This is more scientific than timing the market on when to buy, or lump sum investment of bank/salary savings—without knowing whether the market is likely to fall. It can act as a good hedge against price volatility as this technique of investment averages the cost of purchase of any chosen stock or basket of stocks over the duration of the SIP.
CJ George, managing director, Geojit BNP Paribas said in a release, "Investors with a regular monthly income can use this route for investing their monthly savings in stocks of their choice or a basket of stocks. Since this is a facility that Geojit BNP Paribas provides on the Internet, it is easy for investors to plan their savings and investments."
Reliance Securities has its own SIP scheme known as 'Regular Stock Purchase Plan' or RSP Plan, which is a disciplined and easy way to invest in the equity market by making small, regular investments. The investments are in a prefixed amount or quantity of shares at defined intervals in scrips of your choice for a fixed tenure. This is a systematic approach to build wealth over the years and the discipline relieves the investor of the risks and pressures of timing the market.
Reliance Securities has an alternative to the SIP/Rupee Cost Averaging option, the quantity-based RSP Plan. This is an RSP Plan type wherein a constant quantity of shares of a desired stock is purchased at each frequency. The quantity would be as specified by the investor and would be fixed, while orders would be placed as per the desired frequency. The order value would be based on the market price of the stock prevailing in the market at the time of order placement. The investor can place an RSP Plan request for a minimum quantity of a single share. This Plan is based on the constant share purchase model (CS-model), which has some popularity in the USA. It is useful for accumulating sizeable number of shares over the years in good scrips.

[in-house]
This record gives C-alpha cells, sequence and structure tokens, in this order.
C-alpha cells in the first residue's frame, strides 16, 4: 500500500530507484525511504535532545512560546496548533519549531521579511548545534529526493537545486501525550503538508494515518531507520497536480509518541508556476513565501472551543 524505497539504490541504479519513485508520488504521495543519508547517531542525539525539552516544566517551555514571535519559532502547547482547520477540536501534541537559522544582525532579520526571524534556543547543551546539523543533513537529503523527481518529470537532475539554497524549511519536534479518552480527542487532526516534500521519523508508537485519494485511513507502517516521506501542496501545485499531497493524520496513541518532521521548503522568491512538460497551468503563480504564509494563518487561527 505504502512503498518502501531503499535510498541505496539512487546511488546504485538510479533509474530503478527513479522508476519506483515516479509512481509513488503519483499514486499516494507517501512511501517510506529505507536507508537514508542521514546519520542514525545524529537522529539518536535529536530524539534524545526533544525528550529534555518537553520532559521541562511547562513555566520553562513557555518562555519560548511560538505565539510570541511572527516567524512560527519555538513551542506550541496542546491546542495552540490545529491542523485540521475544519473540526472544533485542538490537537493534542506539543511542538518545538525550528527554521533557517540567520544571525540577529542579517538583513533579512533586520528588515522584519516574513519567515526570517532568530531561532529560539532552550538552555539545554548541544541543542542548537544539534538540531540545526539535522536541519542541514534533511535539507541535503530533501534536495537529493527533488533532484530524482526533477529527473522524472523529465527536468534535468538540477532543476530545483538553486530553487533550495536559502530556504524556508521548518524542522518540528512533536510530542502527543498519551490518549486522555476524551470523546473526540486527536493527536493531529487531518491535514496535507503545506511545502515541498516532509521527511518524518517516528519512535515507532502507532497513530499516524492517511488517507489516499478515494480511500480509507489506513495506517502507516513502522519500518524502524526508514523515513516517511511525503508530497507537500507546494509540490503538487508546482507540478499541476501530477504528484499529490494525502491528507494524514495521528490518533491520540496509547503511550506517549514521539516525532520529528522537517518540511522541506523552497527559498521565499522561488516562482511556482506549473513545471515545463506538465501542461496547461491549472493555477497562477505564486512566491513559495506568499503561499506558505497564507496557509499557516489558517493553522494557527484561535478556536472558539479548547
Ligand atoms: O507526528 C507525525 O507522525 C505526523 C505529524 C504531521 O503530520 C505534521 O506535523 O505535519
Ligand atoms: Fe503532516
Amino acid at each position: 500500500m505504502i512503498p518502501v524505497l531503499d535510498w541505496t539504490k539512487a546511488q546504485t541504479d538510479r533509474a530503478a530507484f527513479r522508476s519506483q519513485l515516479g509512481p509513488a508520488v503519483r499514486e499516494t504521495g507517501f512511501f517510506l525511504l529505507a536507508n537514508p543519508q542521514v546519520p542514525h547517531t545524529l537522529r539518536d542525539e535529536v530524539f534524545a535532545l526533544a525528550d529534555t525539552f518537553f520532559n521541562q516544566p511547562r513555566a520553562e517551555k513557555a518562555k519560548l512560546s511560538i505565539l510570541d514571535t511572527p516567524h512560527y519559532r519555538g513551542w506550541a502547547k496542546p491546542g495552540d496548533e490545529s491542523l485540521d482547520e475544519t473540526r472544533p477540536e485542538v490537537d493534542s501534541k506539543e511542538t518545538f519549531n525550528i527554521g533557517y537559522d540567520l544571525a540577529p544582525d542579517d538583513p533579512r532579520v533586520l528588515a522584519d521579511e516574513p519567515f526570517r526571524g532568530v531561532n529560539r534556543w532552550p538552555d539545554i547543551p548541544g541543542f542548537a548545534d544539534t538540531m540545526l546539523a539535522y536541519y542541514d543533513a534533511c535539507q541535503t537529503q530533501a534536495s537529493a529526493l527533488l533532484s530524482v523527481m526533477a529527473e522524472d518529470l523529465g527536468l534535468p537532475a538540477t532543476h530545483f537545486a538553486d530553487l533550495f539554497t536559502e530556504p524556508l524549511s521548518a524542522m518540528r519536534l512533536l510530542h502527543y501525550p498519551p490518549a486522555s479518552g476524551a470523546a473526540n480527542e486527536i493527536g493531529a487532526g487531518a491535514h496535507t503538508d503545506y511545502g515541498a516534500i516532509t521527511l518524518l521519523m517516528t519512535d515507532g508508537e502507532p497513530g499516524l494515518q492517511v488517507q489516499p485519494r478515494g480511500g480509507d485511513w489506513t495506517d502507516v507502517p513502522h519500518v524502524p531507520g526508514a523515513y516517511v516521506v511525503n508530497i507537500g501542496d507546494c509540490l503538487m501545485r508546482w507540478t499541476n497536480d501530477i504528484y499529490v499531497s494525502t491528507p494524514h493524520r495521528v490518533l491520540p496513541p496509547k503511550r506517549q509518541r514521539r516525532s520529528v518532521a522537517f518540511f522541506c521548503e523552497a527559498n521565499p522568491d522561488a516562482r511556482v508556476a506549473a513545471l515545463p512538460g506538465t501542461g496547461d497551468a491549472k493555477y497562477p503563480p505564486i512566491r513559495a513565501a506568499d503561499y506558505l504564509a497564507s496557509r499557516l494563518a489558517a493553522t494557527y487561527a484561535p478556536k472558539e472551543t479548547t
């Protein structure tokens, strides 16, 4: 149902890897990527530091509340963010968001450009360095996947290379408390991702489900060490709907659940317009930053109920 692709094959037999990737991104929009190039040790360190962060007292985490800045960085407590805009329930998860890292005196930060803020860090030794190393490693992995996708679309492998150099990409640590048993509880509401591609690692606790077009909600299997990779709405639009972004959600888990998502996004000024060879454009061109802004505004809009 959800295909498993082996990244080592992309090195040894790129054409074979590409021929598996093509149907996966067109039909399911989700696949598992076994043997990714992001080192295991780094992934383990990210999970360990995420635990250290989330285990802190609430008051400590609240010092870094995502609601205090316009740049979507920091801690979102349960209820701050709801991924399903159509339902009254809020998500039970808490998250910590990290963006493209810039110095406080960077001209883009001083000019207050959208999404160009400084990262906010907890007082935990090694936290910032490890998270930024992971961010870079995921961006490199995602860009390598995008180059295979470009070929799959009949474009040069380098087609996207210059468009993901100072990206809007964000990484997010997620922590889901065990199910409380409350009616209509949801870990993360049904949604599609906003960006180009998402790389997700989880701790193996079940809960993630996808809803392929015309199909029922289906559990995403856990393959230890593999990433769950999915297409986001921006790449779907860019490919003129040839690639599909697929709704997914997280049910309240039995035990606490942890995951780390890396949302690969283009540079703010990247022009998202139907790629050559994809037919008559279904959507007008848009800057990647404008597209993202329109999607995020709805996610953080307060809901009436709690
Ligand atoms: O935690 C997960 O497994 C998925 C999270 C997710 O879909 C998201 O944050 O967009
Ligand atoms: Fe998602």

With the above options, an investor's portfolio will grow both in quantity of shares held and market price value over time-provided the scrip is chosen carefully and we don't fall into a prolonged bear market.
Why is it that the I&B ministry is doing nothing about the many surrogate liquor ads that get aired on prime time television these days?
Surrogate liquor ads have gone through the roof. Once again. I recall some years ago the I&B ministry had come down heavily on surrogate ads, and the liquor kings went into hiding for a while. But as no one's watching anymore, the brands are having a free run with these fake ads. So much so, that they have begun to publicly slam one another, as it recently happened between the makers of Royal Stag and McDowell's.